In times of crisis (such as a global pandemic), crisis-focused responses are required. At the same time, the case for prevention is even more clear as social problems such as domestic violence, income insecurity and high risk behaviours in youth worsen. Being attuned to the efforts and priorities that concern other sectors and organizations help to re-imagine and re-frame the issue(s) of concern in a way that aligns with and leverages on their priorities. For example, the education sector is concerned with educational equity and the pandemic has magnified concerns about supporting at-risk students to stay engaged in school. Educators will not have the capacity to take on a ‘work-add’ partnership or initiative that is targeted to an issue outside of their scope of practice (such as homelessness). Instead, they are far more likely to be receptive to an initiative that works to alleviate the social care burdens of teachers and lighten their load.
So, rather than approaching schools with a proposal to partner on a youth homelessness prevention project, reframe it as: a project that is meant to support at-risk students with unstable home lives and housing situations (anticipated to increase due to pandemic stressors) - towards more equitable outcomes. This speaks to their priorities and addresses context-based needs. Being astute in the three Ps of the broader climate can effectively inform how well your messaging resonates with key partners through reframing and open up the window of opportunity for collaboration.
Applying this research knowledge is exactly what we did in developing Upstream Canada – a cross-sector partnership initiative to prevent youth homelessness and school disengagement through early intervention. This guide details how it works and includes sections that have proven to effectively make the case for the education sector as a partner in prevention.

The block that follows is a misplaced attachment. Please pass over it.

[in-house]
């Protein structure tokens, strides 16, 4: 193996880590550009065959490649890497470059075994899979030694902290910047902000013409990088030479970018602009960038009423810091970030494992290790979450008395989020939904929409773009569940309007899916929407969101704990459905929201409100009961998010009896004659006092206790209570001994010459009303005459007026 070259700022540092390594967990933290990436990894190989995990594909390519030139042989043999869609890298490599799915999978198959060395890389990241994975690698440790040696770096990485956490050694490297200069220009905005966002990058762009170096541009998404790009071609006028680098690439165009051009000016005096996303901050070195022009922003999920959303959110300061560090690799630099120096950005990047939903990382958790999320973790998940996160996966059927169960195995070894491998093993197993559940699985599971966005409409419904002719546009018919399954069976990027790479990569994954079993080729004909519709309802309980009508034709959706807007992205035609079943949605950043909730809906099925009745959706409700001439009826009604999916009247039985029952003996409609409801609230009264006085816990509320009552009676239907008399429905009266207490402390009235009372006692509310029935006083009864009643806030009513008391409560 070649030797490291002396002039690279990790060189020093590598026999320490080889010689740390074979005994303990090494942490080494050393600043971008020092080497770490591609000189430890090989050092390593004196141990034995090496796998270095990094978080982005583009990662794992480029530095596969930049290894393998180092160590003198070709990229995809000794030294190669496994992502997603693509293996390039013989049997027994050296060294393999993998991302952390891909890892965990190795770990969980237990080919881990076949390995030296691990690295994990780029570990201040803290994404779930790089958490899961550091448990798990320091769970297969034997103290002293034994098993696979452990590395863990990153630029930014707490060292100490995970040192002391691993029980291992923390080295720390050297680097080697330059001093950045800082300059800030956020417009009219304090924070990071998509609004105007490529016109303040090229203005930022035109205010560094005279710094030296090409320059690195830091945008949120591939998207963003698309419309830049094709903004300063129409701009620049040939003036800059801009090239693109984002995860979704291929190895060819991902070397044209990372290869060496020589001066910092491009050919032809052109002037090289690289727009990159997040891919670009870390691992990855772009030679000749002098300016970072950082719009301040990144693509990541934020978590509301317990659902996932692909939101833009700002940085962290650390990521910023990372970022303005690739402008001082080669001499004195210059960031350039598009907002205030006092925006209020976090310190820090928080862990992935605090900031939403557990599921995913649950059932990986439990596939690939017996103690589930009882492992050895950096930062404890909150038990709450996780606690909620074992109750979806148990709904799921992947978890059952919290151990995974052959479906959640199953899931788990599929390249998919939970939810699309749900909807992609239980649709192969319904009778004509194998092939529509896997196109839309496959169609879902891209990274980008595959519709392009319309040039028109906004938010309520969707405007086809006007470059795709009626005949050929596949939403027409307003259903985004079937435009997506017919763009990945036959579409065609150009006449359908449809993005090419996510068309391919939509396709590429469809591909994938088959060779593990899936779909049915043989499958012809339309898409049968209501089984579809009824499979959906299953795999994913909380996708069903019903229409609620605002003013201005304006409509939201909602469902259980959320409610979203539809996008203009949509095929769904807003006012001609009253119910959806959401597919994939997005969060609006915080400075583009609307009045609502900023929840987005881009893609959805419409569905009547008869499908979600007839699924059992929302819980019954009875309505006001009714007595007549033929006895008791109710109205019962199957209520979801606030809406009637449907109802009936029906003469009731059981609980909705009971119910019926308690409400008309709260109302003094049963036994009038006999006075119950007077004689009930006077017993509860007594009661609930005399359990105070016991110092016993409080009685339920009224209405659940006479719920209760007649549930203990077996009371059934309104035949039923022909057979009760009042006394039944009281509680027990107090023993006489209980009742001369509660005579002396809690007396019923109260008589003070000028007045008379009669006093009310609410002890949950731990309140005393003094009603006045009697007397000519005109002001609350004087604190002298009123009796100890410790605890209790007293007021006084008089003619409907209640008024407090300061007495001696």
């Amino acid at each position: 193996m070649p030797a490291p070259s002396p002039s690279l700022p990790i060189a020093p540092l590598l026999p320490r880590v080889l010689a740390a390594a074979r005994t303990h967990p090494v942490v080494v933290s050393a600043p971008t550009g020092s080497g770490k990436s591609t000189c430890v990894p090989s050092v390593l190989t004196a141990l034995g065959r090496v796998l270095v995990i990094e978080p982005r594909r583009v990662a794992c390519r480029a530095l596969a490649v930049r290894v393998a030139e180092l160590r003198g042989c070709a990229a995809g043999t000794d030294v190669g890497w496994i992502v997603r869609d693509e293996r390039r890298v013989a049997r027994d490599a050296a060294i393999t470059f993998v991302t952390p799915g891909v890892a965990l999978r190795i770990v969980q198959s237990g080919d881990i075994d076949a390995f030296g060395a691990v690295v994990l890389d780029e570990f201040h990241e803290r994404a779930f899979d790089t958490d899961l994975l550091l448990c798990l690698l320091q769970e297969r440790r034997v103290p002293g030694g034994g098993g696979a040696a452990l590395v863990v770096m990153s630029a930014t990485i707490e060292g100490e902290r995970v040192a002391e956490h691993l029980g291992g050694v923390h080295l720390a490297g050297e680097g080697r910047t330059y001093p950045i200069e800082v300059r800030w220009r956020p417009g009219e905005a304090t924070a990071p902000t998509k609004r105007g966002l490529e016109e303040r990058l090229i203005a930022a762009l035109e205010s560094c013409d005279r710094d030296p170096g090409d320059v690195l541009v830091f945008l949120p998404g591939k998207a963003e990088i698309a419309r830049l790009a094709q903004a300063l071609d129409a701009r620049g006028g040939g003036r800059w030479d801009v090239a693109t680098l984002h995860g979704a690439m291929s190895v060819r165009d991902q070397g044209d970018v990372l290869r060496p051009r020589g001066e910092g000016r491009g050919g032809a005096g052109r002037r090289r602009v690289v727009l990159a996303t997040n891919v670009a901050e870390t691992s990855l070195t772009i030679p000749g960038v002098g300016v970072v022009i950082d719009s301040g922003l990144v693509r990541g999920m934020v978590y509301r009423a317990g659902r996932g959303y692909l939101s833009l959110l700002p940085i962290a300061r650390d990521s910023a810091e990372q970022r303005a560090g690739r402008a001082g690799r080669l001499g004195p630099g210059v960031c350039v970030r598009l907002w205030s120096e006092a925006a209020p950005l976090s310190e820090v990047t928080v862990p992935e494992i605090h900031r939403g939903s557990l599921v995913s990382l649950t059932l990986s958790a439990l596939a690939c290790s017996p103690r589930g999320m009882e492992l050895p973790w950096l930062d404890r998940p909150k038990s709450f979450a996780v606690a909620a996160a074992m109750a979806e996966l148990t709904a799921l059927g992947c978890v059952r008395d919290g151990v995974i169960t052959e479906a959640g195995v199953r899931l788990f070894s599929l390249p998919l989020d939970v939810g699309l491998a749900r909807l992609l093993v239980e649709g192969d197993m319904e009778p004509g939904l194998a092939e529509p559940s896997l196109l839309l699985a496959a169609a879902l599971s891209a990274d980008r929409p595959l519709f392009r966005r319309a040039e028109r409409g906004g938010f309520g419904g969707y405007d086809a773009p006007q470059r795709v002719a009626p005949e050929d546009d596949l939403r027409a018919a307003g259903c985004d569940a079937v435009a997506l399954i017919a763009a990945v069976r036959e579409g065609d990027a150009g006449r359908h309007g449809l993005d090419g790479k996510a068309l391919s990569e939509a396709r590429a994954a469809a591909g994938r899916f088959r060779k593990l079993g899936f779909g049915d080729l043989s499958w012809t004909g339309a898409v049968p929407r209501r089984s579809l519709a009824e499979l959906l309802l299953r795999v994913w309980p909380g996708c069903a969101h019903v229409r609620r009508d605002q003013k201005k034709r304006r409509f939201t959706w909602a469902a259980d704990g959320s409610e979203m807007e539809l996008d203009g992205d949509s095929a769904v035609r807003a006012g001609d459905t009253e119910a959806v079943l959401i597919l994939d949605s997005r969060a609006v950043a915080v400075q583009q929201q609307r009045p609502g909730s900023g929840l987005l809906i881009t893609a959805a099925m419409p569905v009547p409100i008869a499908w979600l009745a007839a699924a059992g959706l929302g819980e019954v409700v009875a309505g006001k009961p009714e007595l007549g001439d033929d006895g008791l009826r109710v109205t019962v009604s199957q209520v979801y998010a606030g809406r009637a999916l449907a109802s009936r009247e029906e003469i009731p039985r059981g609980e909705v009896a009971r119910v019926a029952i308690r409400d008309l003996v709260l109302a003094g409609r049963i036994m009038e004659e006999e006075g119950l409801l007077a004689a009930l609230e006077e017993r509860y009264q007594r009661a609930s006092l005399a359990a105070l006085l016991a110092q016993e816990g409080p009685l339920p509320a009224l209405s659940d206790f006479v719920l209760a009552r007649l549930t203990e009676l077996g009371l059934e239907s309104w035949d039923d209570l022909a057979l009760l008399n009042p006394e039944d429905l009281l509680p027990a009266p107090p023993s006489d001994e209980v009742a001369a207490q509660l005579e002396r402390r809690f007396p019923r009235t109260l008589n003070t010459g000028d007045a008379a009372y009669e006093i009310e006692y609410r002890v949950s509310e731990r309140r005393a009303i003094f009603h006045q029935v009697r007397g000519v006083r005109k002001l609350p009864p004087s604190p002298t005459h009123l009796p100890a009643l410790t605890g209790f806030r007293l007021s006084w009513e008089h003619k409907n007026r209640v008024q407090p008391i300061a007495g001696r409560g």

Asrar-ul-Haq, M. & Anwar, S. (2016). A systematic review of knowledge management and knowledge sharing: Trends, issues and challenges. Cogent Business & Management. Vol.3(1).
Bode, C., Rogan, M., & Singh, J. (2019). Sustainable cross-sector collaboration: Building a global platform for social impact. Academy of Management Discoveries, Vol. 5(4).
de Bruin, A. Shaw, E. & Lewis, K.V. (2017). The collaborative dynamic in social entrepreneurship. Entrepreneurship & Regional Development, vol.29(7-8), 575-585. DOI: 10.1080/08985626.2017.1328902
Cairney P (2016) The Politics of Evidence‐Based Policymaking. Palgrave Pivot, London
Diochon, M. & Anderson, A.R. (2011). Ambivalence and ambiguity in social enterprise; narratives about values in reconciling purpose and practices. International Entrepreneurship and Management Journal, Vol.7(1), 93‐109.
Kingdon, J. W. (1984). Agendas, Alternatives, and Public Policies. Boston: Little, Brown.
Fixsen, D. L., Blase, K. A., Naoom, S. F., & Wallace, F. (2009). Core Implementation Components. Research on Social Work Practice, 19(5), 531 540. https://doi.org/10.1177/1049731509335549
Fixsen, D. L., Blase, K. A., & Van Dyke, M. (2019). Implementation quotient. Chapel Hill, NC: Active Implementation Research Network. www.activeimplementation.org/resources
Klitsie, E.J., Ansari, S. & Volberda, H.W. (2018). Maintenance of Cross-Sector Partnerships: The Role of Frames in Sustained Collaboration. Journal of Business Ethics, vol. 150(2), 401-423. https://doi.org/10.1007/s10551-018-3859-5
Powell, A., Davies, HT.O., & Nutley, S.M. (2018). Facing the challenges of research-informed knowledge mobilization: ‘Practising what we preach’?. Public Administration. vol.96, 36-52.
Sohn, J. (2017). The Politics of Evidence-Informed Policymaking: a case study of the Ontario Poverty Reduction Strategy [Doctoral Thesis, University of Toronto]. TSpace Repository. http://hdl.handle.net/1807/80941
Voltan, A. and De Fuentes, C. (2016). Managing multiple logics in partnerships for scaling social innovation. European Journal of Innovation Management. vol.19(4), 446 467. https://doi.org/10.1108/EJIM-01-2016-0010
Westley, F., and Antadze, N. (2010). Making a difference: Strategies for scaling social innovation for greater impact. The Innovation Journal, vol.15(2).
Westley, F., Antadze, N., Riddell, D. J., Robinson, K., & Geobey, S. (2014). Five Configurations for Scaling Up Social Innovation: Case Examples of Nonprofit Organizations From Canada. The Journal of Applied Behavioral Science, 50(3), 234–260. https://doi.org/10.1177/0021886314532945